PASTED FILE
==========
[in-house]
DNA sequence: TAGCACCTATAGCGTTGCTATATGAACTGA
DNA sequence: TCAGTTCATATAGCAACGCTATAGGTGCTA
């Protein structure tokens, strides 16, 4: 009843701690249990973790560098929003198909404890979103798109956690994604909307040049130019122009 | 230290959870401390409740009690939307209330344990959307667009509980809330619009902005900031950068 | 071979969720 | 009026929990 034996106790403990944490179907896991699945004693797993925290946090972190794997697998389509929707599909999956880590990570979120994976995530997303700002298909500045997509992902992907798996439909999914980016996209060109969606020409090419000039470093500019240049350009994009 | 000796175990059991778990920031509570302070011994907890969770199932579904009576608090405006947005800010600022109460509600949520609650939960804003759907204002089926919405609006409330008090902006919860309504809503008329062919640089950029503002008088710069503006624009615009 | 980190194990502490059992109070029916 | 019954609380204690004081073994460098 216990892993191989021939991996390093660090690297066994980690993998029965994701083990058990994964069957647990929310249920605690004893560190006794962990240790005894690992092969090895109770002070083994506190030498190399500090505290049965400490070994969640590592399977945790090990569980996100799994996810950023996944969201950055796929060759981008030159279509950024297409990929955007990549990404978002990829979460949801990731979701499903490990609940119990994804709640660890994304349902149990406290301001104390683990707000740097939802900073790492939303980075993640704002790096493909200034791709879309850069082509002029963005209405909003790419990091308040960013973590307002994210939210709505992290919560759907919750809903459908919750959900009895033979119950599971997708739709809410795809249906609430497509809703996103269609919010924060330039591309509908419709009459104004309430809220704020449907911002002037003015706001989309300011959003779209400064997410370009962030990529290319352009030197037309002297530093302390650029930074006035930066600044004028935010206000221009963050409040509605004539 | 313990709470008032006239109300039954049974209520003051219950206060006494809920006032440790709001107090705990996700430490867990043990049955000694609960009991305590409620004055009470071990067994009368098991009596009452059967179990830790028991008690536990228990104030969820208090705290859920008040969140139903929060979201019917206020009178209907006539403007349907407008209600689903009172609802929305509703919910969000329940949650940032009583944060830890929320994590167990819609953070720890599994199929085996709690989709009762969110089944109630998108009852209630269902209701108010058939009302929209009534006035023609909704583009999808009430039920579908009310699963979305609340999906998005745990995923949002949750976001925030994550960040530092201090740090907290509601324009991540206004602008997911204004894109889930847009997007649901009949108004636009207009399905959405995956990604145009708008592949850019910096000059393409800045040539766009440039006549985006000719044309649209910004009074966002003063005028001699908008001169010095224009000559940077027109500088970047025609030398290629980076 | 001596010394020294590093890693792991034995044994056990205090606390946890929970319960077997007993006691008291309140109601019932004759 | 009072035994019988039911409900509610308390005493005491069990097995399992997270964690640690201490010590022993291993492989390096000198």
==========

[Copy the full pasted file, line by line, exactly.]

[in-house]
DNA sequence: TAGCACCTATAGCGTTGCTATATGAACTGA
DNA sequence: TCAGTTCATATAGCAACGCTATAGGTGCTA
């Protein structure tokens, strides 16, 4: 009843701690249990973790560098929003198909404890979103798109956690994604909307040049130019122009 | 230290959870401390409740009690939307209330344990959307667009509980809330619009902005900031950068 | 071979969720 | 009026929990 034996106790403990944490179907896991699945004693797993925290946090972190794997697998389509929707599909999956880590990570979120994976995530997303700002298909500045997509992902992907798996439909999914980016996209060109969606020409090419000039470093500019240049350009994009 | 000796175990059991778990920031509570302070011994907890969770199932579904009576608090405006947005800010600022109460509600949520609650939960804003759907204002089926919405609006409330008090902006919860309504809503008329062919640089950029503002008088710069503006624009615009 | 980190194990502490059992109070029916 | 019954609380204690004081073994460098 216990892993191989021939991996390093660090690297066994980690993998029965994701083990058990994964069957647990929310249920605690004893560190006794962990240790005894690992092969090895109770002070083994506190030498190399500090505290049965400490070994969640590592399977945790090990569980996100799994996810950023996944969201950055796929060759981008030159279509950024297409990929955007990549990404978002990829979460949801990731979701499903490990609940119990994804709640660890994304349902149990406290301001104390683990707000740097939802900073790492939303980075993640704002790096493909200034791709879309850069082509002029963005209405909003790419990091308040960013973590307002994210939210709505992290919560759907919750809903459908919750959900009895033979119950599971997708739709809410795809249906609430497509809703996103269609919010924060330039591309509908419709009459104004309430809220704020449907911002002037003015706001989309300011959003779209400064997410370009962030990529290319352009030197037309002297530093302390650029930074006035930066600044004028935010206000221009963050409040509605004539 | 313990709470008032006239109300039954049974209520003051219950206060006494809920006032440790709001107090705990996700430490867990043990049955000694609960009991305590409620004055009470071990067994009368098991009596009452059967179990830790028991008690536990228990104030969820208090705290859920008040969140139903929060979201019917206020009178209907006539403007349907407008209600689903009172609802929305509703919910969000329940949650940032009583944060830890929320994590167990819609953070720890599994199929085996709690989709009762969110089944109630998108009852209630269902209701108010058939009302929209009534006035023609909704583009999808009430039920579908009310699963979305609340999906998005745990995923949002949750976001925030994550960040530092201090740090907290509601324009991540206004602008997911204004894109889930847009997007649901009949108004636009207009399905959405995956990604145009708008592949850019910096000059393409800045040539766009440039006549985006000719044309649209910004009074966002003063005028001699908008001169010095224009000559940077027109500088970047025609030398290629980076 | 001596010394020294590093890693792991034995044994056990205090606390946890929970319960077997007993006691008291309140109601019932004759 | 009072035994019988039911409900509610308390005493005491069990097995399992997270964690640690201490010590022993291993492989390096000198």